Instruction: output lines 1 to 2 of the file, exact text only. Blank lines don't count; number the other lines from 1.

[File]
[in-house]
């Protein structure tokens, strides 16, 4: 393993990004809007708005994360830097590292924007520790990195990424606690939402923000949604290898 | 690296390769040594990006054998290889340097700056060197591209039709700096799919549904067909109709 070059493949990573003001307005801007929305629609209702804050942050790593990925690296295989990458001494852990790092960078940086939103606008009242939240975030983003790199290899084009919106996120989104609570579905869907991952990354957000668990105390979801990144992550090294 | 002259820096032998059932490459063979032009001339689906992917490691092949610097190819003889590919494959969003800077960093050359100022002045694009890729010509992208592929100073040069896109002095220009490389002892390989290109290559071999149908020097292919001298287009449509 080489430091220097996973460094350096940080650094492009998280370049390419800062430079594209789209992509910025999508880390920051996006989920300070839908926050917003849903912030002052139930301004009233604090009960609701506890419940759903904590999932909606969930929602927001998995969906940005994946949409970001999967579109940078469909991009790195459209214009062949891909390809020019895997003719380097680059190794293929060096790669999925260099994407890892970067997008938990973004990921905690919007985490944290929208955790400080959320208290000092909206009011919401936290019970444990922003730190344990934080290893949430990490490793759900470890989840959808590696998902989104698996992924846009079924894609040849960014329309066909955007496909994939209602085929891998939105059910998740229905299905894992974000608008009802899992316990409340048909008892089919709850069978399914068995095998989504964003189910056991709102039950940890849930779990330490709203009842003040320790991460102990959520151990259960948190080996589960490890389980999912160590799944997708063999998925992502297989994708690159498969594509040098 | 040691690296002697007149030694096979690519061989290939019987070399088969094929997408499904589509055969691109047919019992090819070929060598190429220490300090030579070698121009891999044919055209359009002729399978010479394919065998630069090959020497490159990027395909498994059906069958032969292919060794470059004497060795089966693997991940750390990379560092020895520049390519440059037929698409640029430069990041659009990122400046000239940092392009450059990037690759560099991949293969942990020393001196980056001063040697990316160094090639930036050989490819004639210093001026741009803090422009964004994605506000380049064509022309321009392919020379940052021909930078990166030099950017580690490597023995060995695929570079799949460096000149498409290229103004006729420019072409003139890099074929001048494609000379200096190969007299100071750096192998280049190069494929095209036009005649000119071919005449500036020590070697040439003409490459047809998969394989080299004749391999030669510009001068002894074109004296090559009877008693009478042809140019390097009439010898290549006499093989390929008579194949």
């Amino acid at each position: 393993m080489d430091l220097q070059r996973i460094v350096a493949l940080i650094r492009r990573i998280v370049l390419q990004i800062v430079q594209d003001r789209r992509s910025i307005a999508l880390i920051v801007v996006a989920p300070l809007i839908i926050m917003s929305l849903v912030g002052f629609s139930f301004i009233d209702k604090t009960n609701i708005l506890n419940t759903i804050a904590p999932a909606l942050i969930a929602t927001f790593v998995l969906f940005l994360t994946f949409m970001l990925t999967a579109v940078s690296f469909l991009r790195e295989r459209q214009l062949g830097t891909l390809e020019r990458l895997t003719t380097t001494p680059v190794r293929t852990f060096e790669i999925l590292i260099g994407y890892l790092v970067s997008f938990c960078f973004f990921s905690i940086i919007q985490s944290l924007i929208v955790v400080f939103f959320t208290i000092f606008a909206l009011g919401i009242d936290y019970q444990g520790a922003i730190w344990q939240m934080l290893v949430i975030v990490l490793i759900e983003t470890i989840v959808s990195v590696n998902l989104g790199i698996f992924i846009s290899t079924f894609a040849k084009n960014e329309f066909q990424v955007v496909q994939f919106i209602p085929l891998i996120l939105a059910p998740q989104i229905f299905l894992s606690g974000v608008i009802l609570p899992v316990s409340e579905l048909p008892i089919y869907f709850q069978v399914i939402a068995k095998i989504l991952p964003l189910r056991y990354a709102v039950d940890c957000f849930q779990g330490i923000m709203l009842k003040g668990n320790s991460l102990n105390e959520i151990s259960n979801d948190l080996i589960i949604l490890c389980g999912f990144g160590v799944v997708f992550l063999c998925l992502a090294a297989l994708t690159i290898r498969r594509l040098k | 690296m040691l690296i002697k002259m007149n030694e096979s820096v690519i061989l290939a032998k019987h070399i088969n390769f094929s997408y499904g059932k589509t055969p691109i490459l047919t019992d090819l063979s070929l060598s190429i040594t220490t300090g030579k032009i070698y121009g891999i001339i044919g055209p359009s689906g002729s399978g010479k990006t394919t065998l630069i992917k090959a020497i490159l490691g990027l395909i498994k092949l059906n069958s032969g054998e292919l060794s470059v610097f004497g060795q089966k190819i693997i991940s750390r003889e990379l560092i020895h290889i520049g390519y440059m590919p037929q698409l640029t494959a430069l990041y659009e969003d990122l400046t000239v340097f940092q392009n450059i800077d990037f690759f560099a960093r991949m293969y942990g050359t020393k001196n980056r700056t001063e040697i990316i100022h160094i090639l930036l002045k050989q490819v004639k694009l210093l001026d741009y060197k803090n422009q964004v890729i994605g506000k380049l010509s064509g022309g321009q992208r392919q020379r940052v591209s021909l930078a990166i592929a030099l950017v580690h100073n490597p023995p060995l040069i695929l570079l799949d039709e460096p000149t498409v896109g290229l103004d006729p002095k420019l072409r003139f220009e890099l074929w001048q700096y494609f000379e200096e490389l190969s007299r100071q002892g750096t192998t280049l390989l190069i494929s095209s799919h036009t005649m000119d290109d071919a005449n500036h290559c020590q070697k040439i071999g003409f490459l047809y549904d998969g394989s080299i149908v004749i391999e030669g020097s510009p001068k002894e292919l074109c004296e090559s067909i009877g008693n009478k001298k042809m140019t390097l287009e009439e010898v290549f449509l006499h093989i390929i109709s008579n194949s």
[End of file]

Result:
[in-house]
């Protein structure tokens, strides 16, 4: 393993990004809007708005994360830097590292924007520790990195990424606690939402923000949604290898 | 690296390769040594990006054998290889340097700056060197591209039709700096799919549904067909109709 070059493949990573003001307005801007929305629609209702804050942050790593990925690296295989990458001494852990790092960078940086939103606008009242939240975030983003790199290899084009919106996120989104609570579905869907991952990354957000668990105390979801990144992550090294 | 002259820096032998059932490459063979032009001339689906992917490691092949610097190819003889590919494959969003800077960093050359100022002045694009890729010509992208592929100073040069896109002095220009490389002892390989290109290559071999149908020097292919001298287009449509 080489430091220097996973460094350096940080650094492009998280370049390419800062430079594209789209992509910025999508880390920051996006989920300070839908926050917003849903912030002052139930301004009233604090009960609701506890419940759903904590999932909606969930929602927001998995969906940005994946949409970001999967579109940078469909991009790195459209214009062949891909390809020019895997003719380097680059190794293929060096790669999925260099994407890892970067997008938990973004990921905690919007985490944290929208955790400080959320208290000092909206009011919401936290019970444990922003730190344990934080290893949430990490490793759900470890989840959808590696998902989104698996992924846009079924894609040849960014329309066909955007496909994939209602085929891998939105059910998740229905299905894992974000608008009802899992316990409340048909008892089919709850069978399914068995095998989504964003189910056991709102039950940890849930779990330490709203009842003040320790991460102990959520151990259960948190080996589960490890389980999912160590799944997708063999998925992502297989994708690159498969594509040098 | 040691690296002697007149030694096979690519061989290939019987070399088969094929997408499904589509055969691109047919019992090819070929060598190429220490300090030579070698121009891999044919055209359009002729399978010479394919065998630069090959020497490159990027395909498994059906069958032969292919060794470059004497060795089966693997991940750390990379560092020895520049390519440059037929698409640029430069990041659009990122400046000239940092392009450059990037690759560099991949293969942990020393001196980056001063040697990316160094090639930036050989490819004639210093001026741009803090422009964004994605506000380049064509022309321009392919020379940052021909930078990166030099950017580690490597023995060995695929570079799949460096000149498409290229103004006729420019072409003139890099074929001048494609000379200096190969007299100071750096192998280049190069494929095209036009005649000119071919005449500036020590070697040439003409490459047809998969394989080299004749391999030669510009001068002894074109004296090559009877008693009478042809140019390097009439010898290549006499093989390929008579194949």